Will the two camps of financial advisors ever get along?
My blind date's name was Paula. Mutual friends knew that she and I were both recently divorced. And they knew that we were both somehow in the world of finance. So they figured we'd hit it off.
What the heck. After my last date with the gym teacher-90 minutes on the finer points of field hockey and the virtues of stomach crunches-I looked forward to meeting a woman with whom I might be able to discuss more interesting things like, um, beta and standard deviation.
Tuesday afternoon my date and I met for lunch at the Greek diner up by the mall. We chose a booth in the back, opposite the video poker machine. Paula asked me about my kids. I asked about hers. "Where do you know Jean and John from?" "How long have you lived in Allentown?" Then on to careers.
Paula called herself a "financial architect," and she explained that her job was "to help people build a solid foundation for a safe and secure financial future." That sounded impressive, but when the alliterations and euphemisms gave way, just about the time our food arrived, it turned out that Paula sold life insurance and full-load mutual funds.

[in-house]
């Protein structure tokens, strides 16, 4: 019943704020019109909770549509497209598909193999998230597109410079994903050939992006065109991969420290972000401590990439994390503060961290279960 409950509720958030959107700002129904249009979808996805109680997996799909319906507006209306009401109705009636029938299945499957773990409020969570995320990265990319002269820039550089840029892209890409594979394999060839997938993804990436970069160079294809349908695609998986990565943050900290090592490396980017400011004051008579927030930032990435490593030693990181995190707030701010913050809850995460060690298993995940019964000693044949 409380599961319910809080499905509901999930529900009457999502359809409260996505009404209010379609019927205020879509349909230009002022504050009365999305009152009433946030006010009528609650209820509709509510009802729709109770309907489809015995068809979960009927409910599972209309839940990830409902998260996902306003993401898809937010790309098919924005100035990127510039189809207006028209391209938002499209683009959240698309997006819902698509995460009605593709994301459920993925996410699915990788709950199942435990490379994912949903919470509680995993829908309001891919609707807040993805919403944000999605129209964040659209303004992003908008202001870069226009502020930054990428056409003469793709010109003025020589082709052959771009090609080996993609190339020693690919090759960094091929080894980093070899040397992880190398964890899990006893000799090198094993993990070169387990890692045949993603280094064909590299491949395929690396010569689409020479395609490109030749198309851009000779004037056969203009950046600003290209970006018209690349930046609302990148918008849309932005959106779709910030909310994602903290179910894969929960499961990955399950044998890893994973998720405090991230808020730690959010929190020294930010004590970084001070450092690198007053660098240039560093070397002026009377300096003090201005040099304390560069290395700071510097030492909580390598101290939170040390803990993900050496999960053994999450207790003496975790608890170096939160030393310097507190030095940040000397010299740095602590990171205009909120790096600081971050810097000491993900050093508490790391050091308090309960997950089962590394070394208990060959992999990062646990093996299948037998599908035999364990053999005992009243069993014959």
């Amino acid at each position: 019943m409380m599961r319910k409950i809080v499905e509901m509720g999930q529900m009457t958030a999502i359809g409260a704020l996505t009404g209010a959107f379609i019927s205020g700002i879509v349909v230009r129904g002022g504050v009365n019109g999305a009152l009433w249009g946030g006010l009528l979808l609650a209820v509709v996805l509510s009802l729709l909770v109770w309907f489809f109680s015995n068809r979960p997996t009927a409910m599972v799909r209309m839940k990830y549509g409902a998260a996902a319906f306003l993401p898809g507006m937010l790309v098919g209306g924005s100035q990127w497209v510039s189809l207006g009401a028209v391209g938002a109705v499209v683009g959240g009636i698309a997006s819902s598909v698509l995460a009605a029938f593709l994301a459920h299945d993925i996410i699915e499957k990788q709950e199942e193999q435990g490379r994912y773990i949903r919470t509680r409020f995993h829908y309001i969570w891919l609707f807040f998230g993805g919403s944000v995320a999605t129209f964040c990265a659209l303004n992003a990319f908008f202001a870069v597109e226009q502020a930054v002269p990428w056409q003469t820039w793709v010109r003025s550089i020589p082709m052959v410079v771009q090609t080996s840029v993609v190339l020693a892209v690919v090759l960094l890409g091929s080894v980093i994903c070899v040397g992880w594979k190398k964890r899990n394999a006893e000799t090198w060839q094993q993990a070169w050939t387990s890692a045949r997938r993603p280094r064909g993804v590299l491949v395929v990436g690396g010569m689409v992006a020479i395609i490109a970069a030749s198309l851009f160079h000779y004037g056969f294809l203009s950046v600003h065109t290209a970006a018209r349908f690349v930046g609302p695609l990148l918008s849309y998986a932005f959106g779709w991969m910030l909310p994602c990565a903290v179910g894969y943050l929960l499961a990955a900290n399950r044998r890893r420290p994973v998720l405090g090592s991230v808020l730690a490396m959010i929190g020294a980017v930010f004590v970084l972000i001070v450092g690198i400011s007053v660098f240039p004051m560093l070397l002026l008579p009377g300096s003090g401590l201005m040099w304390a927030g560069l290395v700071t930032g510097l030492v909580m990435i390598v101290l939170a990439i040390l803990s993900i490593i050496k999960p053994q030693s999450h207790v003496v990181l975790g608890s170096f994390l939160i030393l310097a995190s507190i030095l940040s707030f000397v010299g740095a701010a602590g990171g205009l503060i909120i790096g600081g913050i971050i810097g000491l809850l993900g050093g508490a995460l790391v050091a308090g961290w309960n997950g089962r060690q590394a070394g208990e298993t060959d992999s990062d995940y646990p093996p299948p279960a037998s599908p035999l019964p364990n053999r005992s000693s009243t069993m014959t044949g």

Me, as I told this gal, I'm a strictly fee-only kind of guy. "Oh," said Paula, lifting a forkful of Greek salad to her mouth. "I could never charge a fee. I want my clients to keep all their hard-earned money for themselves."
I looked for a glint of humor in her over-mascaraed eyes, but there was none. Could she be for real? I fantasized how Paula would look with iceberg lettuce and feta cheese ... oh, never mind.
I kept my thoughts to myself-or at least I didn't share them verbally-and took another nibble of my chicken gyro.
According to the Financial Planning Association, about a quarter of all planners, or at least of FPA members, are "fee only." They do not take commissions. That's me. I'm new to the field, having just recently opened shop. The other three-quarters of FPA members do take commissions, as do, of course, all stockbrokers, insurance salesmen, and annuity marketers. That's my date.
The two camps-us and them, Paula and I, the commissioned and the uncommissioned-well, we tend not to like each other very much. In fact, sometimes the feelings run deep. All this was new to me when I decided to get into the business. The degree of mutual animosity, the contempt and the sanctimony can all be rather astonishing.
One fee-only planner I know, Frank, has been in the biz for many years. Says Frank of commissioned planners: "They are lowlife scum. I absolutely hate them."